Tag Archives: career transition

Tips for Wrapping Up Your Internship on a Positive Note

Nicole Klein Isenhour, Assistant Director at The Wasserman Center for Career Development at NYU-Poly, offers forth some tips for completing your internship.

You’re nearing the end of your internship so it must be time to throw caution to the wind right? WRONG…the final days, weeks, hours of your summer internship are equally as important as your first, if not more! How you leave things off will the employer will leave a lasting impression and set the stage for things moving forward. You always want to end things on a good note and have the employer remember your hard work all summer. Wrapping up the right way can lead to references, recommendations, mentorship, keeping in touch and most importantly: potential consideration for future positions down the line. Not sure what to do? No problem, that’s where we come in with the top 5 tips for wrapping up your internship.

  • Make sure your projects are covered– Finish as much as you can but in the event you are leaving before a project is finished, leave strong documentation so that your coworkers can pick up where you left off or a new person can come in and know what you have already done or what needs to be done. Your coworkers will appreciate you keeping them in the loop and leaving thorough notes.
  • Schedule a final meeting with your supervisor – Review what you have done; projects, your goals moving forward, advice they might have for you in terms of professional development. Mention what you have learned and how this experience has been valuable to you.
  • Ask for constructive feedback – Is there anything you did really well and are there areas for improvement that you could work on moving forward? A thing or two you might be able to improve upon? It shows the employer that you are mature, that you care about your growth and development and that you want to continue to improve and succeed.
  • Thank everyone– Thank your supervisor but also thank anyone else you reported to and perhaps some you did not report to but wanted to thank for the experience, such as higher ups in the company. Ask for a few minutes of their time to drop in and discuss your internship. Use this time to informationally network, share what you learned, how you grew from your time there. Ask to keep in touch in the future, after the internship concludes. Also thank your fellow interns, coworkers and any other staff that contributed to your positive experience. Appreciation goes a long way and leaves a lasting impression. Send handwritten thank you notes as well!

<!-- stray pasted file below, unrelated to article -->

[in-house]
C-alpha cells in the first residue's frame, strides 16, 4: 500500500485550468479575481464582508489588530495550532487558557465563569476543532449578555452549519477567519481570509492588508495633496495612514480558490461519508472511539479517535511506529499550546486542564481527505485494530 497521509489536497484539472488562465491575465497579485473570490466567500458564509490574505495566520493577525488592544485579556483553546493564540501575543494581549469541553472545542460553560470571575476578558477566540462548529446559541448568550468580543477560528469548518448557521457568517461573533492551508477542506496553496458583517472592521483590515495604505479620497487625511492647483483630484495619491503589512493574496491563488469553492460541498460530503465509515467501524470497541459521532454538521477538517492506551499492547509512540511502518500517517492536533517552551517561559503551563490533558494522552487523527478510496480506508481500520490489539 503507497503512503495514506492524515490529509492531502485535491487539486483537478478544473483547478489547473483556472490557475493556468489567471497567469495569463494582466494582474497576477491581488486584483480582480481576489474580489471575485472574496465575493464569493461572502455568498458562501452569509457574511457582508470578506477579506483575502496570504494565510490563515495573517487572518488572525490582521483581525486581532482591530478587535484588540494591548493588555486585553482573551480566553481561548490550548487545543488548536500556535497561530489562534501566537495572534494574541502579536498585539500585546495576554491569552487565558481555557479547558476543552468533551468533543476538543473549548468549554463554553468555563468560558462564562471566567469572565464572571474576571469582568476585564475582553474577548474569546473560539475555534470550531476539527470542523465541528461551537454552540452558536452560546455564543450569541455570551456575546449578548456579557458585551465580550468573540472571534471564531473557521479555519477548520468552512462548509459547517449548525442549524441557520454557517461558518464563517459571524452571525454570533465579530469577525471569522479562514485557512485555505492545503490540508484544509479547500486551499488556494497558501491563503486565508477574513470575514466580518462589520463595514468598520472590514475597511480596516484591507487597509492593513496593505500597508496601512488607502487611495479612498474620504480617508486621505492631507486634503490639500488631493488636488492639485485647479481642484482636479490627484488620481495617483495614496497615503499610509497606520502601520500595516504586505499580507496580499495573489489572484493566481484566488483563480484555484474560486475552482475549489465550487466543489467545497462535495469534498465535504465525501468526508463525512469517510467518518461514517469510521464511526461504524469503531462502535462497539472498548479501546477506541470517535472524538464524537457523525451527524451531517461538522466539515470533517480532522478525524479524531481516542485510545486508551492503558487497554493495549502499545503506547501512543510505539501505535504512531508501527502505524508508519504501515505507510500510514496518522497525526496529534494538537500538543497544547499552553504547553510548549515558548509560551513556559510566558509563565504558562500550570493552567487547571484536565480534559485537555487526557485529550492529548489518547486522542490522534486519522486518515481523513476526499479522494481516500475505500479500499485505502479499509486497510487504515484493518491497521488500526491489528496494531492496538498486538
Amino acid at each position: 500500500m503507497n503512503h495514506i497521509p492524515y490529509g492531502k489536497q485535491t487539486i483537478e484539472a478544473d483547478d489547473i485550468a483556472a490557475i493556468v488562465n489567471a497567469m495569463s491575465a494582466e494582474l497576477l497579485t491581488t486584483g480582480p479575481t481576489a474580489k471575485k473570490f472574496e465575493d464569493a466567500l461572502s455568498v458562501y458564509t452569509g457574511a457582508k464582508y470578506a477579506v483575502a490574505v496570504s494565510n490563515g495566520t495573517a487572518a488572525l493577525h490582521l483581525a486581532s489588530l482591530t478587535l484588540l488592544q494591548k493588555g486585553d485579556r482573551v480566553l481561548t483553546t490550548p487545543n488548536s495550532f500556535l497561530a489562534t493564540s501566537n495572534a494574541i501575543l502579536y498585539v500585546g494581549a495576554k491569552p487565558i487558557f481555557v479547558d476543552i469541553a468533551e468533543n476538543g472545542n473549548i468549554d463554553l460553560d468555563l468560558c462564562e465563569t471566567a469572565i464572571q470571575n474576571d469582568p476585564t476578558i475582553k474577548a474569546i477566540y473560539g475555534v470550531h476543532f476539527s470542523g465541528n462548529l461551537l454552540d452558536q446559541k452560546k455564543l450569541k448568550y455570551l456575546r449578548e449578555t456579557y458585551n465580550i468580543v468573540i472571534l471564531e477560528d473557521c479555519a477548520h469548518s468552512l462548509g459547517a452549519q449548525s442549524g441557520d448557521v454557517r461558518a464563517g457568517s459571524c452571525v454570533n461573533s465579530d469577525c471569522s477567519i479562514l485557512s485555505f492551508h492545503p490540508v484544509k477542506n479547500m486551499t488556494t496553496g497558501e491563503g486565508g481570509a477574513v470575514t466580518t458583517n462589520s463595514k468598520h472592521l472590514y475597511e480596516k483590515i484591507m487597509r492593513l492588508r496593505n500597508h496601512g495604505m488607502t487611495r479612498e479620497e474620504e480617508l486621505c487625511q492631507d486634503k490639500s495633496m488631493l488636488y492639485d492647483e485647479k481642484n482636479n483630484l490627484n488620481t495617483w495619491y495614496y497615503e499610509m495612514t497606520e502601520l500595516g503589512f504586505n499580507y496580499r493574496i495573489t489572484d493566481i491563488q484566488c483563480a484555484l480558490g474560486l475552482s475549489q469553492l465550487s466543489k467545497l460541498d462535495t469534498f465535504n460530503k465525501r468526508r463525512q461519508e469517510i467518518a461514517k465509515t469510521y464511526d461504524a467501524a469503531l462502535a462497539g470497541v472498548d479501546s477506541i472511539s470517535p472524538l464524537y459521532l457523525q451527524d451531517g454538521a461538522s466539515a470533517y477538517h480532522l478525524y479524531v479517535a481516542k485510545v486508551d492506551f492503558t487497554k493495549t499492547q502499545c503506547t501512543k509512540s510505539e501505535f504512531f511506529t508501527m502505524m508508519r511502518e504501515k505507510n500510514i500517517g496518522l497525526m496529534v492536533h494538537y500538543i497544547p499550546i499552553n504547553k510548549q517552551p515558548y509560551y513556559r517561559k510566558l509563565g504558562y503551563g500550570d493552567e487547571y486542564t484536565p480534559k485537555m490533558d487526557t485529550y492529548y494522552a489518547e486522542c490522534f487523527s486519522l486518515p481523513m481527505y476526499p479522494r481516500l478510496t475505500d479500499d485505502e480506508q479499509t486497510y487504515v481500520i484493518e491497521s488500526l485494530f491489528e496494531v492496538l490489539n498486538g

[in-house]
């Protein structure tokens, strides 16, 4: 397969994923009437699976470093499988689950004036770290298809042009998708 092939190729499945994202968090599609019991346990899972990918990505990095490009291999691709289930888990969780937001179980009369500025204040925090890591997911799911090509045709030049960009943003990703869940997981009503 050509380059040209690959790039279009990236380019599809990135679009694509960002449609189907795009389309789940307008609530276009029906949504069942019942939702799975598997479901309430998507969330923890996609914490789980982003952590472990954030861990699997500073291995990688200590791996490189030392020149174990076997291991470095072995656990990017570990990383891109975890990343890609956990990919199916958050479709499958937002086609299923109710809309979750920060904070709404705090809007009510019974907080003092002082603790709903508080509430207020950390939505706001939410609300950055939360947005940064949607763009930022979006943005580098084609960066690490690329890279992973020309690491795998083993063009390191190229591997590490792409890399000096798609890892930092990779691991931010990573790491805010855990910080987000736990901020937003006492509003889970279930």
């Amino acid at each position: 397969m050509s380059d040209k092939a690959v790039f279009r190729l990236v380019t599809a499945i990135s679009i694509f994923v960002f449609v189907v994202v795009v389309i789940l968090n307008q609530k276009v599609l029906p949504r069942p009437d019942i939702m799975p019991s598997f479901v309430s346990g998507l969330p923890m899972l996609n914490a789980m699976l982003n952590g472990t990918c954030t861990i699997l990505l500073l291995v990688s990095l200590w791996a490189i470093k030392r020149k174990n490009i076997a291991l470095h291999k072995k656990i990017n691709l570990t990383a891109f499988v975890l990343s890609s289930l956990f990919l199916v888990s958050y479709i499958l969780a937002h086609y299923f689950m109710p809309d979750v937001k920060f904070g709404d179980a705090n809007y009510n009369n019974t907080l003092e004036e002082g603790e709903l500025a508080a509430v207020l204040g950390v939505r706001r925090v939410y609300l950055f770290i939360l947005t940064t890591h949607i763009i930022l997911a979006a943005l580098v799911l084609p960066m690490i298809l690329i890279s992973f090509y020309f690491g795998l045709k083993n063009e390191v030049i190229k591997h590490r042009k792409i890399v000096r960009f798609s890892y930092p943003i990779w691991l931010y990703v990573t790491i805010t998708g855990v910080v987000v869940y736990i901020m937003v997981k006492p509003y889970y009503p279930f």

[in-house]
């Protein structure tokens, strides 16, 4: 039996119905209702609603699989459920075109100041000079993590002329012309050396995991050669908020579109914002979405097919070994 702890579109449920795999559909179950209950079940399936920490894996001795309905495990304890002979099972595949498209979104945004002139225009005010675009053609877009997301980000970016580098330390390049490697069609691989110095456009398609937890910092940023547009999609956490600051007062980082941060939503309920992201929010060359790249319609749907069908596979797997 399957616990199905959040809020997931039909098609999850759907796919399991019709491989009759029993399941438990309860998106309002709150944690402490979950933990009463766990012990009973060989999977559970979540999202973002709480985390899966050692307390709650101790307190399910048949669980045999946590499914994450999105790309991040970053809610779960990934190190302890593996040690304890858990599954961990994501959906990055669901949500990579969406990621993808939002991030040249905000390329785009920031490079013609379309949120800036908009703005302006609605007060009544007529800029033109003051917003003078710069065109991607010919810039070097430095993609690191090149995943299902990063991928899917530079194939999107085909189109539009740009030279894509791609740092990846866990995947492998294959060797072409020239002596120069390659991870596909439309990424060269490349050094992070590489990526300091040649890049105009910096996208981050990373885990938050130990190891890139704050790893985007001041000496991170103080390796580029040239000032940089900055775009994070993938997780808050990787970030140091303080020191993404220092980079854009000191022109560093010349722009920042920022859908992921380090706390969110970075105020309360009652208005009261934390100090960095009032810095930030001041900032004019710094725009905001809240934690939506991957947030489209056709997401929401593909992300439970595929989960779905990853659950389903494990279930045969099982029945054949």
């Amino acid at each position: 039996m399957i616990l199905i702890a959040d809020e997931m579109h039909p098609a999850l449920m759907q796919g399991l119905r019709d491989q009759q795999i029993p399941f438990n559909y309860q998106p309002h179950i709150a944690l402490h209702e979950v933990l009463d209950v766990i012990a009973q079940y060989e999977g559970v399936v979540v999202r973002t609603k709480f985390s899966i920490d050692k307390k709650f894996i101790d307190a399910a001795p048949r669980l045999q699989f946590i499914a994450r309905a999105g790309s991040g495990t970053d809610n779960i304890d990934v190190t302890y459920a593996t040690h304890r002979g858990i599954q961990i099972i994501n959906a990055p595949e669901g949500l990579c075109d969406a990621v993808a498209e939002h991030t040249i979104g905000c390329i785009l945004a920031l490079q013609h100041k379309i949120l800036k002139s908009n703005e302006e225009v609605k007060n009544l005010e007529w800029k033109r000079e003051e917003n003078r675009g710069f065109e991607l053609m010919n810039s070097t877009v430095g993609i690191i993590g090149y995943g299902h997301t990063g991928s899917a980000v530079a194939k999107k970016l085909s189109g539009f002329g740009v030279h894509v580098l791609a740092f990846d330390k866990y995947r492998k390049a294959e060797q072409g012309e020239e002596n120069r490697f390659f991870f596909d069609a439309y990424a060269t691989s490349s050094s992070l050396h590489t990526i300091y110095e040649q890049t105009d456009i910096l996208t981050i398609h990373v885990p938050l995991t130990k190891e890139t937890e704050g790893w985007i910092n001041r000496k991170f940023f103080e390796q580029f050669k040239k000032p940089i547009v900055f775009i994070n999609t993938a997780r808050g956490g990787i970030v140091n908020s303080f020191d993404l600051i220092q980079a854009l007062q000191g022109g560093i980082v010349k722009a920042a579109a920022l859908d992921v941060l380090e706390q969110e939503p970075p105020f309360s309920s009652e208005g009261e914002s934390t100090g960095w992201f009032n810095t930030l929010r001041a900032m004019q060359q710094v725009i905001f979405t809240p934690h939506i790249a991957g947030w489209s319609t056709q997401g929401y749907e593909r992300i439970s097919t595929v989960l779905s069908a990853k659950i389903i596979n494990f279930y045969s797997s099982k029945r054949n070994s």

• Stay connected– Send a hello email every month or 2 to the employer. See what they have been doing in the news or what is happening in the industry to use as some talking points, forward an article that might be applicable to their business and of interest to them. This shows you are invested and care about keeping up with industry trends and current events. You can also share something relevant you did in a class, a group project, a conference you attended, share it!

As always, feel free to make an appointment through CareerNet and come by the Wasserman Center for Career Development to discuss your personal internship experience and career goals/ next steps!

Summer Spotlight Series with Talent Tech

Did you miss Executive Director, Jonathan’s, day at Talent Tech Labs? If so, click on the logo below for a recap.

Sound like a place you’d like to work? Check out the openings on CareerNet: Job IDs: 939426 and 917366.

Summer Spotlight Series with NYU Steinhardt

Did you miss Steinhardt student Rose’s day as an analyst at a market intelligence consulting firm in Shanghai? If so, click on the logo below for a recap.

Want to find an internship, part-time job, or full-time position? Make an appointment through CareerNet to meet with a career coach and start exploring all of the available and exciting opportunities.

Summer Spotlight Series with Flashtalking

Did you miss Nick’s day as a Campaign Management Intern with @Flashtalking? If so, click on the logo below for a recap.

Want to find an internship, part-time job, or full-time position? Make an appointment through CareerNet to meet with a career coach and start exploring all of the available and exciting opportunities.

 

Summer Spotlight Series with Opportunity Finance Network

Recently, Caroline Deng, Stern ’17, shared her day working with @OppFinance. Here, she shares some updates on her summer.

I’m coming to the end of my internship at Opportunity Finance Network (OFN) in Philadelphia. I’m originally from California, and as a freshman, this was my first full summer away from home, as well as my first internship. At first, I definitely felt some anxiety over the transition from the busy streets of Manhattan to a completely different city, but I’ve found many ways to keep myself busy.

1. Exploration.

I run a personal travel blog at www.theurbantouriste.wordpress.com, and coming to a new city gave me the opportunity to explore a new city. So, I invested in monthly transpasses for the SEPTA, the Philadelphia version of the MTA.

When people think of the City of Brotherly Love, the first images that come to mind are often the Liberty Bell, Betsy Ross, and/or the Declaration of Independence. But Philly is more than just a cheesesteak. Armed with my monthly pass, I chose to get to know the city outside of the traditional tourist traps.